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Deaths from Accidental injury

Accidental injury: Deaths

Deaths from Accidental injury: 101,537 deaths in USA 2001 (CDC); 97,860 deaths (NVSR Sep 2001)

Deaths from types of Accidental injury: for details see deaths from types of Accidental injury analysis; summary of available deaths by type data:

  • Accidental death: 97,860 annual deaths in 1999 (NVSR Sep 2001)
  • Drowning: 3,529 deaths reported in USA 1999 (NVSR Sep 2001); 1.8 per 100,000 in Canada 19971
  • Falls: 15,019 deaths in USA 2001 (CDC); 13,162 deaths reported in USA 1999 (NVSR Sep 2001); 5.0 per 100,000 in Canada 19971
  • Machinery accidents: 0.2 per 100,000 people died from machinery injury in the US 2001 (National Vital Statistics Report, CDC, 2003)
  • Suffocation: 10,376 annual cases in USA 1995 (IOM); 6.1 per 100,000 in Canada 19971
  • Occupational Injuries: about 5,840 deaths annually based on 16 per day (CDC-OC)

Death Rate Extrapolation

Death rate extrapolations for USA for Accidental injury: 101,536 per year, 8,461 per month, 1,952 per week, 278 per day, 11 per hour, 0 per minute, 0 per second. Note: this automatic extrapolation calculation uses the deaths statistic: 101,537 deaths in USA 2001 (CDC); 97,860 deaths (NVSR Sep 2001)

Accidental injury: Life Years Lost

Average life years lost from Accidental injury: 32.0 years (SEER)2; 26.5 in North Carolina3; 26.6 average YPLL/person for unintentional injuries in Michigan4.

Death statistics for Accidental injury

The following are statistics from various sources about deaths and Accidental injury:

  • 35.7 per 100,000 people died from unintentional injury in the US 2001 (National Vital Statistics Report, CDC, 2003)
  • 63,817 male deaths in the USA 2000 (American Heart Association, 2002)
  • Caused 4% of all deaths in Australia 1988 (Australian Bureau of Statistics, 2002)
  • Caused 4,820 deaths in Australia in 1988 (Australian Bureau of Statistics, 2002)
  • Caused 3,168 male deaths in Australia in 1988 (Australian Bureau of Statistics, 2002)
  • Caused 1,652 female deaths in Australia in 1988 (Australian Bureau of Statistics, 2002)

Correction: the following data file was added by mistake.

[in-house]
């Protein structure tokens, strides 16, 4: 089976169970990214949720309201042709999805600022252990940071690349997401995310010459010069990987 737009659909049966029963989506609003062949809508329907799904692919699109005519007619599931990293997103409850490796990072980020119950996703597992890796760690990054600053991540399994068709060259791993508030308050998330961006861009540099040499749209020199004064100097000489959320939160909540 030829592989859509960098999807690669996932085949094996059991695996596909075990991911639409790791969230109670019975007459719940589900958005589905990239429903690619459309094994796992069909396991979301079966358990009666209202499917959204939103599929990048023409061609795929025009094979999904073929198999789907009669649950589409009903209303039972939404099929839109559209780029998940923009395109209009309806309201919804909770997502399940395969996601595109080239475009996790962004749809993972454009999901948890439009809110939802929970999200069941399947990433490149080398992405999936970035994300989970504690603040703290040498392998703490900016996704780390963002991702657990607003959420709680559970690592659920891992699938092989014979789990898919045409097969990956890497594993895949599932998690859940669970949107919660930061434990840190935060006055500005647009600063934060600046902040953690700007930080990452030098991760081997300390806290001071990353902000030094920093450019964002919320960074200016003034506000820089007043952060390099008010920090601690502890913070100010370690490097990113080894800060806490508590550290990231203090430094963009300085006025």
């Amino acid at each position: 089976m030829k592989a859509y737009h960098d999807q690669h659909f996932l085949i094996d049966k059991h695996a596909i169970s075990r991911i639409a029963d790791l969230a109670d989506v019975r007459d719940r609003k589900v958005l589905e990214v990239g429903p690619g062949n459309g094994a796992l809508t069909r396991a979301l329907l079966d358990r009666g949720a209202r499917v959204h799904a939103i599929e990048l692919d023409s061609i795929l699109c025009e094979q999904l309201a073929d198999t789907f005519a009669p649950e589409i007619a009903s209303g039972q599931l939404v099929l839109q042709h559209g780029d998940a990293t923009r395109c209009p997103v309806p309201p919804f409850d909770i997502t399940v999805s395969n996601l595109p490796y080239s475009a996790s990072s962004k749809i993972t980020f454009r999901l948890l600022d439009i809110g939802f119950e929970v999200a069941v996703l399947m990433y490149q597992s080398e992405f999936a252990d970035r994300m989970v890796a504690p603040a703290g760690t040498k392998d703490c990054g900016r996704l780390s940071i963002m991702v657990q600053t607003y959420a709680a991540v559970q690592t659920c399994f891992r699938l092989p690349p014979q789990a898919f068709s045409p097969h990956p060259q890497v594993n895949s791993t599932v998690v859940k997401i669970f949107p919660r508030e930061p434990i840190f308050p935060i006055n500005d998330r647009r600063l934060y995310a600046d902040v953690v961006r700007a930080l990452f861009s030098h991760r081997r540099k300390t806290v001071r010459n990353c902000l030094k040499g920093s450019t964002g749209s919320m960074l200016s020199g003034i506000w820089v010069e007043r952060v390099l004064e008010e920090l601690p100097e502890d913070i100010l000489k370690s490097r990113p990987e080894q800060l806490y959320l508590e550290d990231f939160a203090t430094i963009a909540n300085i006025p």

• 3.8% of all deaths in Australia in 1988 (Australian Bureau of Statistics, 2002)
  • 22.5 per 100,000 women died from unintention injury/accidents in USA 2001 (NCHS, 2003)
  • 30.7 per 100,000 Hispanic/Latino people died from unintention injury/accidents in USA 2001 (NCHS, 2003)
  • 35.7 per 100,000 men died from unintention injury/accidents in USA 2001 (NCHS, 2003)
  • 35.7 per 100,000 people died from unintention injury/accidents in USA 2001 (NCHS, 2003)
  • 36.0 per 100,000 white people died from unintention injury/accidents in USA 2001 (NCHS, 2003)
  • 37.6 per 100,000 black people died from unintention injury/accidents in USA 2001 (NCHS, 2003)
  • 51.3 per 100,000 American Indian or Alaska Native people died from unintention injury/accidents in USA 2001 (NCHS, 2003)
  • 8.1 per 100,000 Asian/Pacific Islander people died from unintention injury/accidents in USA 2001 (NCHS, 2003)
  • 42.6 per 100,000 with 12,791 cases of "injury mortality" in Canada 19971
  • 39 people per 100,000 population die from injury and poisoning in Australia 2002 (Australia’s Health 2004, AIHW)
  • Death statistics for accidents by age in the USA:
    • accidents caused 4.1% of deaths for any age in USA 1999 [NVSR 2001]
    • accidents caused 3.0% of deaths less than 1 year old in USA 1999 [NVSR 2001]
    • accidents caused 8.1% of deaths for non-neonate infants in USA 1999 [NVSR 2001]
    • accidents caused 36.2% of deaths for age 1-4 years in USA 1999 [NVSR 2001]
    • accidents caused 42.0% of deaths for age 5-9 years in USA 1999 [NVSR 2001]
    • accidents caused 39.6% of deaths for age 10-14 years in USA 1999 [NVSR 2001]
    • accidents caused 48.5% of deaths for age 15-19 years in USA 1999 [NVSR 2001]
    • accidents caused 41.3% of deaths for age 20-24 years in USA 1999 [NVSR 2001]
    • accidents caused 29.0% of deaths for age 25-34 years in USA 1999 [NVSR 2001]
    • accidents caused 17.1% of deaths for age 35-44 years in USA 1999 [NVSR 2001]
    • accidents caused 7.6% of deaths for age 45-54 years in USA 1999 [NVSR 2001]